June 03, 2015

Corker Opening Statement at Hearing on Implications of The Iran Nuclear Agreement For U.S. Policy In The Middle East

United States Senate Committee on Foreign Relations

Hearing: Implications Of The Iran Nuclear Agreement For U.S. Policy In The Middle East

June 3, 2015

U.S. Senator Bob Corker (R-Tenn.), Chairman
Opening Statement

This hearing is the part of a series of events we are holding this month to prepare members of the committee to evaluate a possible nuclear agreement with Iran.

We are not here today to focus on the specific parameter. Just for edification, last night we met in a classified setting with three of our leaders from our labs from around the country and our secretary of energy, and it was a very technically focused briefing. As a matter of fact, we had tremendous attendance. People were most interested in many of the technical details of the deal. The rest of the month we’ll have similar hearings so people are prepared as of June 30, if an agreement is reached, to really be able to assess that and not be starting from cold, if you will.

We appreciate you being here today to help us understand some of the grand regional implications of a deal.

This is intended to highlight some of the concerns that the administration is so focused on reaching an agreement with Iran that some of the U.S. interests and concerns of our regional alliances are not really being looked at or examined.

Against a backdrop of unprecedented turmoil in the Middle East, the administration is negotiating a nuclear agreement with the arch rival of many of our closest allies.

Instead of reassuring our traditional allies that the United States will remain a friend, some would say that the administration has implemented a string of incoherent and self-defeating policies. I know you all will discuss those back and forth.

The administration has threatened to revoke support for Israel at the U.N. while accommodating a nation that is dedicated to the destruction of Israel.

They have rebuked the Emirates for striking ISIS in Libya while asking them to strike ISIS in Syria.

They have withheld military equipment from Egypt, Bahrain, and Qatar while asking them to join in the fight against ISIS.

They have criticized Saudi Arabia for acting in Yemen while providing the Saudis military assistance for the same operation. So, there are a lot of cross-currents here that are difficult for us to string together.

In Iraq, Iraqi leaders are increasingly turning to Iranian-backed militias in the fight against ISIS.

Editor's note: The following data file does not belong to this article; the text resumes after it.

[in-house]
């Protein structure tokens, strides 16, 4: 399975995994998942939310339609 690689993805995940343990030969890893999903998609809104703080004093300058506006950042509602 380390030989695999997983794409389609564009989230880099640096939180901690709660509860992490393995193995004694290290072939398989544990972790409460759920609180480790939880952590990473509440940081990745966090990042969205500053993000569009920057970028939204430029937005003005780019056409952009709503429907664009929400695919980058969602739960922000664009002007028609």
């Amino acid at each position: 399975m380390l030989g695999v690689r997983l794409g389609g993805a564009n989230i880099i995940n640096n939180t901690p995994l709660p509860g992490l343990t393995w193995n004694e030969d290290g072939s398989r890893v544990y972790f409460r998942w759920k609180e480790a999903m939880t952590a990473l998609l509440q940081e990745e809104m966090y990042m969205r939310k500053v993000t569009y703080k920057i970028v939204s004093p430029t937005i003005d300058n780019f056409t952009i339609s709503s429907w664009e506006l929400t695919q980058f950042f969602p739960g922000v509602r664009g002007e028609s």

And perhaps most tragically, in Syria, thousands of Syrians continue to die at the hands of Assad and his Iranian backers while the administration implements a strategy consisting of the ineffective use of military force, to be used only against ISIS itself. I think you may have seen a communique came from one of the leaders of the Syrian opposition where they were asked to sign a statement saying that they’re being trained and equipped by the United States, but they can only use that potential against ISIS and not against Assad. I know they sent out a communication that they were going to stop the communication and not participate. I understand sometimes that that’s a negotiating point, but certainly somewhat alarming.

As Iran deepens its influence in capitals from Baghdad to Damascus to Beirut and Sana’a, the perspective of many in the region is that the United States is Assad’s air force in Syria and Iran’s air force in Iraq. I will say, I was in Iraq recently and it really did feel like, while I support what we’re doing with the 3,100 personnel we have there, it really felt like what we were doing is helping create a better country for Iran in Iraq. Even though, again, I support what is happening there, it feels very much that way with their infiltration into the parliament and their tremendous efforts on the ground.

As we begin to look at how to evaluate a prospective nuclear agreement, we cannot ignore that the lack of coherent American leadership in the region has left a vacuum that will continue to be filled by violence.

Without defined, committed engagement to counter Iranian regional aggression and to support our partners, the need for American involvement will continue to grow as conditions deteriorate.

In your testimony today, I hope you will touch on what I see as some of the puzzling claims from the administration about what an agreement with Iran would mean for the region.

One of those claims is the apparent view of this administration that Iran will become a stabilizing force in the region. 

President Obama said in a recent NPR interview that opening up Iran’s economy through sanctions relief “in many ways makes it harder for them to engage in behaviors that are contrary to international norms.” I know that, again, many of our allies are concerned that, in accessing $150 billion potentially overtime and having a growing economy will have just the opposite effect and cause them to be even more strident in the region. Do you accept the view that the world’s leading sponsor of terrorism, a nation that has directly contributed to the deaths of thousands of Americans would somehow reform their behavior after being enriched and empowered for pursuing an illegal nuclear program?

And finally, I hope you will touch on what the administration portrays as a choice between war and a deal. I think that’s a false choice, and I look forward to your testimony today.

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For full details on the hearing and archive footage, visit: http://1.usa.gov/1BKx2VA.